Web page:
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Women in Cannabis - The Importance of Accountability in Cannabis Business and Legalization

Women in Cannabis - The Importance of Accountability in Cannabis Business and Legalization

This past weekend, I had the pleasure of attending the Women in Cannabis event hosted by Coveteur and Limone Creative. It was a two-day event filled with insightful panels, cutting-edge products, and badass #bossbabes. I learned a ton and got to sample some amazing CBD-infused drinks and beauty products, but my biggest takeaway had to do with a panel on legalizing marijuana in New York.

via  Coveteur

The panel was called “Cannabis x New York State Politics: Is this Actually Going to Work?” It was moderated by Gia Morón of Women Grow, a company that connects and educates women in the cannabis industry. The speakers were Cristina Buccola, a Cannabis and Hemp Attorney, Mary Pryor of Cannaclusive, which aims to support diversity in the industry, Kassandra Prederique from the Drug Policy Alliance, and Emma Ketteringham, a public defender working with Bronx Defenders. These are the women leading the charge in cannabis legalization in New York and I was completely awe-struck. They work tirelessly, in different ways, especially to help those who are hurt most by the system (read: non-white folks). I urge you to delve a little deeper into each of them because they’re doing amazing things.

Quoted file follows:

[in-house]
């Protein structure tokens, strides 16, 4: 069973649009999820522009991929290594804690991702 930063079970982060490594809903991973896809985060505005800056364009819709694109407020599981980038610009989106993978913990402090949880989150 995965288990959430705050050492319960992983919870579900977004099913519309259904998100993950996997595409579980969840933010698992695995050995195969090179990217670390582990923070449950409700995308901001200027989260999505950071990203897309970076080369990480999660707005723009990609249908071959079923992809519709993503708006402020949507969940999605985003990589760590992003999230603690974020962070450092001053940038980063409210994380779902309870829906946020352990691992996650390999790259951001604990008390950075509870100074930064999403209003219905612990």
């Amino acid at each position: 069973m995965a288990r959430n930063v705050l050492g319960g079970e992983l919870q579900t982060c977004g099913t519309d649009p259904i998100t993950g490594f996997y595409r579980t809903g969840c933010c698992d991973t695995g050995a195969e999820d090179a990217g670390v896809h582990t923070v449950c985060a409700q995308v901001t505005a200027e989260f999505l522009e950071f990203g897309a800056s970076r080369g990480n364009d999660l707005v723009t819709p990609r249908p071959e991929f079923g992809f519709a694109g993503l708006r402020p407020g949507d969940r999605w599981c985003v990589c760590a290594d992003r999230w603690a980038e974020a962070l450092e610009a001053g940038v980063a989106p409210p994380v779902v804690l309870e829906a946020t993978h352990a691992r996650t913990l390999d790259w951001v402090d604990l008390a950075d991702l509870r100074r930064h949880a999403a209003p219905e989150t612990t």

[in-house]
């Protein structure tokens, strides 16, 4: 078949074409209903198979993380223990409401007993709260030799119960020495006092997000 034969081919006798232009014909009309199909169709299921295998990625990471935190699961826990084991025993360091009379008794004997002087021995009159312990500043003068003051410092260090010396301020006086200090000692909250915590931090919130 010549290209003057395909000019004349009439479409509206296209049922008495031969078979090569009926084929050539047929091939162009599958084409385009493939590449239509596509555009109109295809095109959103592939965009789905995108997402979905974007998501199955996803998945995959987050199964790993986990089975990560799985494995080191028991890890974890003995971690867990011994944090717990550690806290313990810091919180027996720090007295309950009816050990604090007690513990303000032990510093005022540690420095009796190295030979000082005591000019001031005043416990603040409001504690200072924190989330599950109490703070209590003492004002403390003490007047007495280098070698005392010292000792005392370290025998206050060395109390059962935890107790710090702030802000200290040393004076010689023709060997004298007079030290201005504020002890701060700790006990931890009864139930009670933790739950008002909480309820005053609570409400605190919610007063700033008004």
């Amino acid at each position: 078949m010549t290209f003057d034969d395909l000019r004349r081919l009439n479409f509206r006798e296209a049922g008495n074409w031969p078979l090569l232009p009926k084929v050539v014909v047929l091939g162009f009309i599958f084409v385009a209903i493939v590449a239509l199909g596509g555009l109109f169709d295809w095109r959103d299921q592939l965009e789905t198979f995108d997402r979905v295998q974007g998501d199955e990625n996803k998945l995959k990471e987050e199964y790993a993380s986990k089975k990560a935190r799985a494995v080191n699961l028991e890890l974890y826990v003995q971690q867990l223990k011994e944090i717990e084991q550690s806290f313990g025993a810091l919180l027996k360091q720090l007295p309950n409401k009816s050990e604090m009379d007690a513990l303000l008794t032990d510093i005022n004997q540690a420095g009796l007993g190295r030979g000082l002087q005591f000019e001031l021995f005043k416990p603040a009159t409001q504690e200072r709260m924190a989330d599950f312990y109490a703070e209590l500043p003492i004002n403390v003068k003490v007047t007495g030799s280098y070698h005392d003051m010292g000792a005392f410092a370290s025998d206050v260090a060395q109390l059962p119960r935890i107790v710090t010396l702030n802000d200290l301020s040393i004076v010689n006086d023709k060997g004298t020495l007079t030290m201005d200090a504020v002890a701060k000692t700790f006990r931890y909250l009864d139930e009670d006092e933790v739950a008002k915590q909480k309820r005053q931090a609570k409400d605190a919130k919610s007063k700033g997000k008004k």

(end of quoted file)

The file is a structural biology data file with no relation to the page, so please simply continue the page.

via  Coveteur

There were some interesting stats that came up, like about 27% of cannabis businesses are owned by women, making it the leading industry for women in business. However, only about 4% of cannabis businesses are owned by people of color. That’s due in large part because of how difficult it is to get the appropriate licenses to run a canna-business (you’re welcome for that port-manteau) and how racist the system continues to be. 

Women really have the chance to shape and influence this industry and, as Kassandra Prederique from the Drug Policy Alliance pointed out, it’s crucial that women take this initiative to make a difference.  She pointed out that the War on Drugs was declared, in large part, to keep white women safe, while women of color suffer because of it. Because of the high costs of medication, people with lower incomes have historically turned to drugs to treat their ailments and in turn gotten addicted to those drugs. 

via  Coveteur

Did you know that many doctors will drug test women against their consent once they’ve given birth? Emma Ketteringham told us that if those tests come back positive for any drug, including marijuana, they report it to Child Services, who then in many cases immediately take the child away from their mother. The mother is then labeled as a “child abuser” and kept on that list for 28 years. African American women are 10 times more likely to get tested. They not only get their new-born baby taken away, but also have a harder time finding jobs afterwards. These children are put into the foster system and lose contact with their birth mother due to a broken system. 

via  Coveteur

Kassandra Prederique really drove this message home when she said it’s up to women, specifically white women, to be a voice for those continuously put down by the system. White women have a louder voice in the cannabis industry and thus it’s up to them to be accountable for what goes on. White women must help shape the industry to ensure it’s inclusive of all people. With the industry just starting to bud (pun intended), the time is now to take it away from white men and put it into the hands of women and people of color who can truly get #highonsuccess. 

#EARealBabe

Cover image via Coveteur


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